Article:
One great opportunity to use the RTI Bill – if it were currently in effect – is to access the actual procurement papers that are currently the focus of warring perspectives regarding the Mobile Money Interoperability deal between Sibton and the Bank of Ghana. The Government are claiming major money saving; the former deputy governor of Bank of Ghana dispute this. There has been a back and forth exchange of figures. I listened to morning radio where Starr FM’s Francis Abban interviewed a number of players engaged in the deal. These multiple perspectives accused, defended, dismissed, insisted and argued regarding the amounts involved, how much is saved and by whom, and how much is being lost and by whom. The wealth of perspectives are engaging and revealing – but access to the details of the deal would transform the nature of this story.
The Affirmative Action Bill. A quick Google search reveals a long list of calls, pleas, debates, demands for this Bill to finally become active legislation. Such debates featured the Head of the Gender Committee who told listeners on a Morning Show debate that some of the men of in Parliament were nervous that equity would dissolve male dominance. Patriarchy is a global beast; so male dominance is not going anywhere….yet.
Finally, this Bill is before Parliament. So said the President during the World Press Freedom Day gala dinner. The Affirmative Action Bill is a societal game-changer. Sure, we have had the 1998 Cabinet Directive which provided a set of guidelines for the systematic and sustained implementation of aspects of affirmative action towards equality of rights and opportunities for women in Ghana. But the Bill will provide legally mandated systems, structures and policies to ensure women’s equal participation.
Policy matters. Legislation matters. They offer us tools to rally behind the notion that a nation cannot keep overlooking 52% of a nation’s population.Representation is much more than numbers. But numbers matter. They are a crucial place to start.
Beyond numbers, of course the quality of who represents us is an equally crucial topic for dissection. It’s the ‘C’ word: competence. This word is too often employed to question and challenge women’s ability to contribute to our political discourse. It is often deployed by men when discussing women and their call for equity in political representation. And it is too rarely applied to the multiple men who do represent us politically, but for some of whom mediocrity is more applicable to their skillset than competence.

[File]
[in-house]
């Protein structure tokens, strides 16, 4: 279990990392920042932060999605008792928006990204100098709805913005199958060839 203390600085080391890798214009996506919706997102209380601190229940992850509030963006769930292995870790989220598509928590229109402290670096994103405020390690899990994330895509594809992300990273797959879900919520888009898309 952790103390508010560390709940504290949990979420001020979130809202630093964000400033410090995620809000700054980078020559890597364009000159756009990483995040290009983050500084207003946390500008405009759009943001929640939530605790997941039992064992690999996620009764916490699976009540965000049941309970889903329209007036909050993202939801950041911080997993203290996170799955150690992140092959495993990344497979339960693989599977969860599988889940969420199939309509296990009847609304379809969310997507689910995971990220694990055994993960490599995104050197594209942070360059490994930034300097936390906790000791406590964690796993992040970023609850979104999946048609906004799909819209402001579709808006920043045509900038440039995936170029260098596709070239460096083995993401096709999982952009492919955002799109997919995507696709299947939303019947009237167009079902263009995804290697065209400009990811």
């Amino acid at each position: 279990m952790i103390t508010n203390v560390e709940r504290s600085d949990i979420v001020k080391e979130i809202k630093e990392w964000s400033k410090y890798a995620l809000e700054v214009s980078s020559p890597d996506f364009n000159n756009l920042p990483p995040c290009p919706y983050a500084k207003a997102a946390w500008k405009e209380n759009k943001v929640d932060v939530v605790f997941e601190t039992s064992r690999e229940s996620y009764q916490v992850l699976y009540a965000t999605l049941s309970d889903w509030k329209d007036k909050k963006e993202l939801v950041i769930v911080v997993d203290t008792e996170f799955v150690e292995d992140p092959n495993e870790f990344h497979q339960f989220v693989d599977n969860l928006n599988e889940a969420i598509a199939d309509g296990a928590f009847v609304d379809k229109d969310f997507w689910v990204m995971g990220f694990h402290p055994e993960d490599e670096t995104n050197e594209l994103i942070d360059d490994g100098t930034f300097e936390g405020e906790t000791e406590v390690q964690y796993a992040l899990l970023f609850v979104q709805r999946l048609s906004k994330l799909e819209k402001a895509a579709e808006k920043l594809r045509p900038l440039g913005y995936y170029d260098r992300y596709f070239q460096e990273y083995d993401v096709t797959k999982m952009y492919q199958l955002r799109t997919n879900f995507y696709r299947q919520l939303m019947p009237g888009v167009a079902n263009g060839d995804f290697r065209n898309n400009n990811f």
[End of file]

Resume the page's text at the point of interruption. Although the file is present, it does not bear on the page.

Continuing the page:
These two pieces of legislation invite particular questions about where we are in this project we call democracy and more specifically nation-building.
Measuring the mantra that ‘change has come’ articulated on repeat by this government is more easily done when you can get access to the kind of information that offers specifics and doesn’t dabble in semantics.
It is a call to action for us in the Media. How effectively will this legislation be used? Consistent conversations about the necessity for training to strengthen skills and eliminate preventable errors in our media are a constant call by many – from politicians to civil society organizations to the public. They are right. This Legislation will require a Media to become equipped with solid research tools, critical analytical tools and the understanding that information translation for ease of comprehension by the public is particular work.
Ultimately, the real bill that should be served to the government is a Bill of Goods by the people of Ghana.
This is the Information age; how we use it cannot be determined until we can actually access it.